The stream profiles show difference between initial low uplift and final high uplift zone (see figure 4). In a stream profile the transition between two different steepness values is usually bridged by a zone of very low or high concavity. Though, the concavity index remains the same for both initial and final stream profiles (Snyder et al, 2000; Kirby and Whipple, 2003; Wobus et al, 2006). Generally low concavity index indicates change in rock strength or enhanced downstream incision. The sharpness of knick points means neotectonic events, river captures or lithologic contrasts. A very sharp knick point means it has developed more recently (Wobus et al, 2006). We have investigated the Soan River which bisects the Potwar Plateau into two regions i.e. Northern Potwar Plateau Zone (NPDZ) and Southern Potwar Platform Zone (SPPZ) by using stream power law (Figures 2,4,eq.1-eq.5). Soan River is a four segment channel (see Figures 5a and 5b).

The presence of neotectonic feature can be observed with three knick points. KP1 is due to the presence of MBT, KP2 is located at the end of Rawal Lake in the outskirt of Islamabad, KP3 marks the interaction of Soan River with fault# 22 (Figures 2, 5a and 5b) and KP4 is due to lithological contrast. Based on morphology of the Soan River profile, four trends can be observed i.e. upper segment, middle segment, lower middle segment and lower segment. The first segment travels over relatively relic landscape having generally low steepness index (ksn= 281.07) and concavity index ( =0.43). These values indicate that this part of the area has been less eroded during the recent times or erosional processes. Second segment have intermediate steepness 283.51 and concavity index is 0.79, which is a case of intermediate surface uplift or erosional process. The lower middle segment has low steepness 261.12 and concavity 0.42, which means enhanced incision downstream of the Soan River.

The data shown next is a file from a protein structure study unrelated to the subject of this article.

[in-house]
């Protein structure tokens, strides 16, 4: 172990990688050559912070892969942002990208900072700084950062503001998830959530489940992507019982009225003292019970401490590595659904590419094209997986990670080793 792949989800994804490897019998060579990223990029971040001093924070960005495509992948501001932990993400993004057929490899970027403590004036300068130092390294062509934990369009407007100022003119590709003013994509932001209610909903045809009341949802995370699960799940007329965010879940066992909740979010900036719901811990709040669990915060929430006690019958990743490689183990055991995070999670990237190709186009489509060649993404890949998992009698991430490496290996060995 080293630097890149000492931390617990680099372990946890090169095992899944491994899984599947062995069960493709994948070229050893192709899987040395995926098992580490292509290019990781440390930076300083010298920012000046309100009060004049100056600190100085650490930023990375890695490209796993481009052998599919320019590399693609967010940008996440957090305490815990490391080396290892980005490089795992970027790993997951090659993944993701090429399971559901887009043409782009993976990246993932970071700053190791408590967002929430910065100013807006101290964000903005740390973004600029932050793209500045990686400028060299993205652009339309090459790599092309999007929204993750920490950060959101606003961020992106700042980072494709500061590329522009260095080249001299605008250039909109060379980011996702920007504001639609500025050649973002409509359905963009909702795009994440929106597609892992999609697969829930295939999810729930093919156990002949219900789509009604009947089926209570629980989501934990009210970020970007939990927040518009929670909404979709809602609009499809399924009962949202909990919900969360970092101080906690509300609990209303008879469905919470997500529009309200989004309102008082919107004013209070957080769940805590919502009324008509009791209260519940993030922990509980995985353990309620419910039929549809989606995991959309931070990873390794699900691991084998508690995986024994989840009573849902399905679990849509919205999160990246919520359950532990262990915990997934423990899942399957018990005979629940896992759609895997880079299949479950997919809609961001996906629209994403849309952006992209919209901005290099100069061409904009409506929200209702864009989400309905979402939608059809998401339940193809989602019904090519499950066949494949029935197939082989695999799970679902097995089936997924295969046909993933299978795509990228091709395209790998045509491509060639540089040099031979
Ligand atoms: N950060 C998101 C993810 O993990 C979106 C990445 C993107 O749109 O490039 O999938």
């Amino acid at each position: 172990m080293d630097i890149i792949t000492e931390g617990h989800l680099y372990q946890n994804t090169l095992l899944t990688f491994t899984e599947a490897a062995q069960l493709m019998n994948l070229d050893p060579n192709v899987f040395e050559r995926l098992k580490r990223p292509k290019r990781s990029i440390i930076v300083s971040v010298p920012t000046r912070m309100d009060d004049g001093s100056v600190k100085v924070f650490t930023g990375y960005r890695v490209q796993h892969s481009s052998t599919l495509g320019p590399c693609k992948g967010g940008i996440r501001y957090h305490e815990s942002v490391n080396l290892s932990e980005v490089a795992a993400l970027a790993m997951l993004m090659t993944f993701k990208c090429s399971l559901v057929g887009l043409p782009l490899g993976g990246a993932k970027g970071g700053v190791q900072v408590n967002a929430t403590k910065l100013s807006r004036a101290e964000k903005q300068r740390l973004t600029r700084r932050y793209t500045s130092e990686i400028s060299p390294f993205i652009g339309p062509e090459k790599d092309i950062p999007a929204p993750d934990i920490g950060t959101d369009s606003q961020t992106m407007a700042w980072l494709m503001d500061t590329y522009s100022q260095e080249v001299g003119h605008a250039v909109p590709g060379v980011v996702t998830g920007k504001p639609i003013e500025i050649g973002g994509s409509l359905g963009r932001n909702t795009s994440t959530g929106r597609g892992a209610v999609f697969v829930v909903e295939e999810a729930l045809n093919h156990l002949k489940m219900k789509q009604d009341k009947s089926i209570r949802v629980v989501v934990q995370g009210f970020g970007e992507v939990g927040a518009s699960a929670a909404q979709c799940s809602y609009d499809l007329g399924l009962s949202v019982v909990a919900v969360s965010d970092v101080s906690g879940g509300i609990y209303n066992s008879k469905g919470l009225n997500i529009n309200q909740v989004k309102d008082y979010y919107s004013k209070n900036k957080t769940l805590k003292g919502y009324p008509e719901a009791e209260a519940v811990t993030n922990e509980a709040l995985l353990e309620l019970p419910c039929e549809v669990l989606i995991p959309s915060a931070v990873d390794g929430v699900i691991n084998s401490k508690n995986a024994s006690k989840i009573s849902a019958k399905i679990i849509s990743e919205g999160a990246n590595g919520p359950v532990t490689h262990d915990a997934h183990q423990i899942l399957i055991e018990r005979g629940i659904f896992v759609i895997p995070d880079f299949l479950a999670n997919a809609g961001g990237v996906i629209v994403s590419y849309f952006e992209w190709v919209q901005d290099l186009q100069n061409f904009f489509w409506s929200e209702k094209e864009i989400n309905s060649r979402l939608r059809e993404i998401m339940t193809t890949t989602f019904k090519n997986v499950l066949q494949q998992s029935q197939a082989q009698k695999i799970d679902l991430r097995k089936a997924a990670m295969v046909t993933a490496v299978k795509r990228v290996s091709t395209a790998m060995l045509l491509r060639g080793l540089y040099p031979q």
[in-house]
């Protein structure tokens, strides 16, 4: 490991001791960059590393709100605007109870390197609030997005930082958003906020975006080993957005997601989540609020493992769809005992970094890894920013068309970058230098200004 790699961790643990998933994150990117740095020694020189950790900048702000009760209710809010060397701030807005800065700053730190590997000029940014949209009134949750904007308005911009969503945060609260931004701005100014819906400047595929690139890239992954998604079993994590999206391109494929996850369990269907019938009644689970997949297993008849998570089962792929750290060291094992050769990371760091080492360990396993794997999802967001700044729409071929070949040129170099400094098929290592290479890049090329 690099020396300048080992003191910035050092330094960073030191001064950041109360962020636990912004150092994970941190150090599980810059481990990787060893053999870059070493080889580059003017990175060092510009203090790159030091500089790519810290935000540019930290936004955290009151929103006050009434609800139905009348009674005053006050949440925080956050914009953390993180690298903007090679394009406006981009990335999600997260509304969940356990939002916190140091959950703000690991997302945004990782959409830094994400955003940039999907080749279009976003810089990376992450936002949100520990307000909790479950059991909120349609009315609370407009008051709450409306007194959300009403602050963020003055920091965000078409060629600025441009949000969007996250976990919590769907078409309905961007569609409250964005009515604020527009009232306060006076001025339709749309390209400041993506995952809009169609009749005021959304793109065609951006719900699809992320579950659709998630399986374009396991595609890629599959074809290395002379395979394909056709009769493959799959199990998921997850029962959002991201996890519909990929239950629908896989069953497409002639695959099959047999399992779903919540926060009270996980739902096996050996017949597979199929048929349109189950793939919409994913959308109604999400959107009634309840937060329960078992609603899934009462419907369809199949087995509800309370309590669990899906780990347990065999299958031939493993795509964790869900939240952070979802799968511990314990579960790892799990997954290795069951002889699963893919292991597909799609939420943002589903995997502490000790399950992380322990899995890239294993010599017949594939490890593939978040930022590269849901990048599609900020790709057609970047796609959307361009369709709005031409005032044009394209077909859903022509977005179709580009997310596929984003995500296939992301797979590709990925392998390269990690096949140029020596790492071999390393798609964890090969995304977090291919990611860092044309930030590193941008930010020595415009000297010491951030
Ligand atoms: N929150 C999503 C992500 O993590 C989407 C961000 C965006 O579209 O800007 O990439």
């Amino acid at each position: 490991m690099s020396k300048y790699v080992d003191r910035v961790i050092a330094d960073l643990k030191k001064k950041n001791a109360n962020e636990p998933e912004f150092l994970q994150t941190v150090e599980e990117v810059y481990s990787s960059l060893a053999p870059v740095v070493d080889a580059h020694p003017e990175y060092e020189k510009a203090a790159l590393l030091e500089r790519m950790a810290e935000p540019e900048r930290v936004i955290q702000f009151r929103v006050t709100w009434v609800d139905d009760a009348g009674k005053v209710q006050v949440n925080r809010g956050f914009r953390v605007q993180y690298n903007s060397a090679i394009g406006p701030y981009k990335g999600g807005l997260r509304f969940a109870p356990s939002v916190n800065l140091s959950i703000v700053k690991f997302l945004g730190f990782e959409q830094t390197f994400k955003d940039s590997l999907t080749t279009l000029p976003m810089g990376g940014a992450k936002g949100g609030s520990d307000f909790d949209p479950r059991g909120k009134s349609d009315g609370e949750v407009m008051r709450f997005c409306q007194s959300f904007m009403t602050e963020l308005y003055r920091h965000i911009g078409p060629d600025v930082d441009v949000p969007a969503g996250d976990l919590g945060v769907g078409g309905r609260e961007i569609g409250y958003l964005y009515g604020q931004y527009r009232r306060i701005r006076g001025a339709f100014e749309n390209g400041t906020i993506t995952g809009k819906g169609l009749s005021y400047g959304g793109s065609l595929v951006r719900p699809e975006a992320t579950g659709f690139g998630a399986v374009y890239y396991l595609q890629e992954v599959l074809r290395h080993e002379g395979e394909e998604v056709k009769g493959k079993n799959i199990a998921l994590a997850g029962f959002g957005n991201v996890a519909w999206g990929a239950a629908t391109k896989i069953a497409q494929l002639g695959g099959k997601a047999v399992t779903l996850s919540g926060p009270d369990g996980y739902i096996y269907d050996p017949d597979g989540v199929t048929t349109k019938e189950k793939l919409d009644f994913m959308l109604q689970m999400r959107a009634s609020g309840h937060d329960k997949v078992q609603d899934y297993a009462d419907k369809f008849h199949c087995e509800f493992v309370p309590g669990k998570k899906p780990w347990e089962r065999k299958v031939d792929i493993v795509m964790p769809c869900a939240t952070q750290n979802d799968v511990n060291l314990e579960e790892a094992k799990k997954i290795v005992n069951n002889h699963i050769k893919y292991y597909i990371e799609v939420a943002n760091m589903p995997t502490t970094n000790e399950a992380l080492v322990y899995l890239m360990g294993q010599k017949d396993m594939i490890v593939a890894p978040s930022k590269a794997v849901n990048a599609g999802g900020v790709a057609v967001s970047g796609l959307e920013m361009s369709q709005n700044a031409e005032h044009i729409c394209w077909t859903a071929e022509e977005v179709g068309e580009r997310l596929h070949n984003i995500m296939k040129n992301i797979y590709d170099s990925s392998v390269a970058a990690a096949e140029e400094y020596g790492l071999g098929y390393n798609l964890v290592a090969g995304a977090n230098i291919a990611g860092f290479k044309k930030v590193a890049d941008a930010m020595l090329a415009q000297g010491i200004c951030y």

The lower segment shows highest steepness 571.23 and lowest concavity 0.38 which means higher uplift conditions and relatively low erosion.

In the Indus River profile KP1 stands for Khairabad Thrust (KBT). KP2 indicates Attock range near the junction of Kabul and Indus River and this point is rising local base level for the Indus River due to active Attock range. KP3 and KP4 represent the interaction of Indus River with Kala-Chitta fold and thrust belt. KP5 is due to Choriakka fault. KP6 represents the interaction of Indus with Uchhri fault and finally KP7 is because of active dextral Kalabagh fault (see Figures 6a and 6b).

The sudden changes in the geomorphic indices indicate changes due to neotectonic activity and gradual change in lithology. Higher values of steepness index are observed in eastern section of the plateau because the steepness index is directly proportional to the relative uplift as compared to central and western section of the plateau, which means more active deformation. Previous studies (Moghal et al, 2003) also suggest the similar scenario. We analyzed stream# 58 from SPPZ and stream# 7 from NPDZ (see Figures 7a, 7b, 8a and 8b) to understand the relative uplift behavior. The stream morphology for both the cases represents two segments with identified knick points. The first segment of stream# 58 is a result of its interaction with the fault# 22 and second with the fault# 20 and have steepness and concavity index value (ksn = 37.76, = 0.79 and ksn = 125.87, (theta) = 0.53) respectively.

From NPDZ side stream# 7 is more deformed as the upper segment has more steepness index value as compared to the steepness index value from stream# 58 of SPPZ i.e., (ksn = 76.4 and ksn = 121.14) respectively (see Figures 8a and 8b). As steepness values are directly related to relative uplift (Wobus et al, 2006; Shahzad et al, 2009), so this analysis shows that NPDZ is more uplifted as compared to SPPZ, which is relatively more stable.

The detailed statistics for steepness and concavity index are given in the table 1.

Table 1: River profile statistics for Potwar Plateau and Kalabagh fault zone

Total Streams Studied###199

Total Segment Studied###293

Maximum Segments in a Stream###4

Lowest Concavity in the Area###0.16

Highest Concavity in the Area###2.8695

Lowest Steepness in the Area###4.0963

Highest Steepness in the Area 1074.9946

Mean Concavity Value for Ksn###0.45